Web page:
April 26, 2021

When Time Passes By Something That Used To Be Important


In 2015 there were 43.7 million viewers.

In 2019 there were 29.6 million viewers.

In 2020 there were 23.6 million viewers.

In 2021 there were   9.8 million viewers.

Even if the pandemic hurt the broadcast and next year things are at a "new normal", how many people are going to watch?

CBS Sunday Morning had a story about how the movie industry is going to rebound ... and thrive. Maybe the story was accurate, maybe not.

From a Customer Development standpoint, the Oscars didn't do a good job of attracting a younger audience at the very time they were losing older views. If you want the overall audience to hold, you have to make major changes. That's hard to do when you broadcast via traditional "channels".

In the first eight years of my consulting career, maybe 60% of my client base were catalog brands (with 20% being retail brands and 20% e-commerce brands). Today 65% of my clients are e-commerce brands, 20% catalog brands and 15% retail brands. Times changed, and I had to change with them.

But I get the vendor emails from the industry, and I get the news from paper reps. They're partying like it is 1999 ... though time has passed the discipline by. They'll talk about Amazon catalogs like the movie industry talks about the Fast and Furious franchise.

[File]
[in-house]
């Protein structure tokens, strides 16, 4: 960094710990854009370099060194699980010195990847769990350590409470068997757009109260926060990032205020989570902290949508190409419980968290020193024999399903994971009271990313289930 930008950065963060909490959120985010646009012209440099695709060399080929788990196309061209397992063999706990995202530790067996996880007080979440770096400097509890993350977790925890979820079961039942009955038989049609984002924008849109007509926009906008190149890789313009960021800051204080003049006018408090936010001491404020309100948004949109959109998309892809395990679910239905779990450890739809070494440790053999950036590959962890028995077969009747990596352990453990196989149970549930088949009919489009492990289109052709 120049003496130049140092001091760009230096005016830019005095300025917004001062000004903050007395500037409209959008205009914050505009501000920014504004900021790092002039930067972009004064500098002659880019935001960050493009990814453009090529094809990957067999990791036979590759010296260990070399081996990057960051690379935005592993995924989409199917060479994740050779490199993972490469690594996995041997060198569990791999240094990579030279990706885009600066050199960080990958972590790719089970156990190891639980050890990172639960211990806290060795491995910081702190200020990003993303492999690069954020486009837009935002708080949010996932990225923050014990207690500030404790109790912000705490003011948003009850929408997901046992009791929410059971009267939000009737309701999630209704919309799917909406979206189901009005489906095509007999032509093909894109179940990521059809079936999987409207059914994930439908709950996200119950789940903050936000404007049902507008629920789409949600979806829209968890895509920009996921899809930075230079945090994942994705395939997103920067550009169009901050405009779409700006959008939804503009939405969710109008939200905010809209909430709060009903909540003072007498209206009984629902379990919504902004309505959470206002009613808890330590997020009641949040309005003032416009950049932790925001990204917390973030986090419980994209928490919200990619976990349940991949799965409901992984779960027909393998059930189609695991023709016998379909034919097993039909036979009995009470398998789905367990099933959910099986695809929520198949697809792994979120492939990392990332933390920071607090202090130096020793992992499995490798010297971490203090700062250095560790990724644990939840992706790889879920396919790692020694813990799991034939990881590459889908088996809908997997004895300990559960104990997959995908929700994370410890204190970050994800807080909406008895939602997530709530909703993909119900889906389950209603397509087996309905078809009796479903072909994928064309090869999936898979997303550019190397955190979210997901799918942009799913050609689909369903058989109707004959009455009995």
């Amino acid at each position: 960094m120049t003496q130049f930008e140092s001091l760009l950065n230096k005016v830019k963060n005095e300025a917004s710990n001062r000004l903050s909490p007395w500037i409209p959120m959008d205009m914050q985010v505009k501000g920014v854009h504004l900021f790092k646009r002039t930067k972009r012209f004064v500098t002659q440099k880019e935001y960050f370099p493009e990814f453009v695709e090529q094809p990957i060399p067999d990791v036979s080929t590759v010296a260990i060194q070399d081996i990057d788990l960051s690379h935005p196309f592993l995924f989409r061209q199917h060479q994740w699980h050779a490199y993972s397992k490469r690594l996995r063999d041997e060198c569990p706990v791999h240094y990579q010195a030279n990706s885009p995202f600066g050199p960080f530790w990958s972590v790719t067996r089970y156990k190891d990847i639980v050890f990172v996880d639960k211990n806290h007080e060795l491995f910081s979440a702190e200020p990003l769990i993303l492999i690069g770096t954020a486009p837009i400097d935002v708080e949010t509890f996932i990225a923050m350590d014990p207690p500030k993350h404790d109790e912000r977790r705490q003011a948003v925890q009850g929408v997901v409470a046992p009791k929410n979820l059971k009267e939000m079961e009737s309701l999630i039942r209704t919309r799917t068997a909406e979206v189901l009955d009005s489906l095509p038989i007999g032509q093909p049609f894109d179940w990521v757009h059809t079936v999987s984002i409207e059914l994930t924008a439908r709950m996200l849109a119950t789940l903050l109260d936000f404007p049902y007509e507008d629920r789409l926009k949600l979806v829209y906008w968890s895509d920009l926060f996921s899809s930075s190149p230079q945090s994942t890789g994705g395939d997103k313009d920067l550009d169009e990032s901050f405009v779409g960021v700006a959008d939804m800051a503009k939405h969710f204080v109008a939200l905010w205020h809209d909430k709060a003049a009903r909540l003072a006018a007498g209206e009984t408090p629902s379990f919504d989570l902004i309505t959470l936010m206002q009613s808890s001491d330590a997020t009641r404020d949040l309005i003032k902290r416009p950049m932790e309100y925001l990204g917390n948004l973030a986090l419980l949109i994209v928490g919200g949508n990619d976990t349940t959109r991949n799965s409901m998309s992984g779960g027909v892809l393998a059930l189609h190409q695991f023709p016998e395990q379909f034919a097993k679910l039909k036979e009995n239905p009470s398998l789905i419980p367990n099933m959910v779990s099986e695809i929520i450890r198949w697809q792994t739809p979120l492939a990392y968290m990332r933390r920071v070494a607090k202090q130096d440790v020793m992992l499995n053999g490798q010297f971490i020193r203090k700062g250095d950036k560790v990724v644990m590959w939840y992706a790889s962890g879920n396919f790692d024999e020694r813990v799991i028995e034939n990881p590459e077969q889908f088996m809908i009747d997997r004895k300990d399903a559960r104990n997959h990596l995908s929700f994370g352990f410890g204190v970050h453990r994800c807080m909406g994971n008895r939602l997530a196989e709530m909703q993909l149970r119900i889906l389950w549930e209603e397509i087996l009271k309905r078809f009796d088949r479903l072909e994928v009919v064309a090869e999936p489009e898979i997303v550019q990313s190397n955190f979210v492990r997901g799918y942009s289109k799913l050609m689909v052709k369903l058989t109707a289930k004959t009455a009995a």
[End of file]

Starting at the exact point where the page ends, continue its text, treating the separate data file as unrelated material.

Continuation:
2015 was a kind of "line of demarcation" ... the end of the old world. In 2015 Macy's was "America's Omnichannel Store", and Management was lauded by trade journalists. Years later, the Management Team was gone and the trade journalists beat up the brand for the very ideas the trade journalists lauded them for years earlier.

In 2015 when the majority of my clients were catalogers, I'd bring up the "Oscars" issue ... heck, I was hired to diagnose the "Oscars" issue. When I'd share the "Oscars" issue with catalog CEOs, I'd get beat up by the very people who'd benefit from change. They wanted the "Oscars" the way they had always been.

In 2021, I have numerous catalog clients, and they're the smart ones. They didn't want to be like The Oscars. They planned for changes in composition of the Customer File. They focused on Customer Development, not on an endless argument about paper and "omnichannel strategy".

Do not end up like the Oscars ...  a case when time passes by something that used to be important. Develop your Customers, not your channels.

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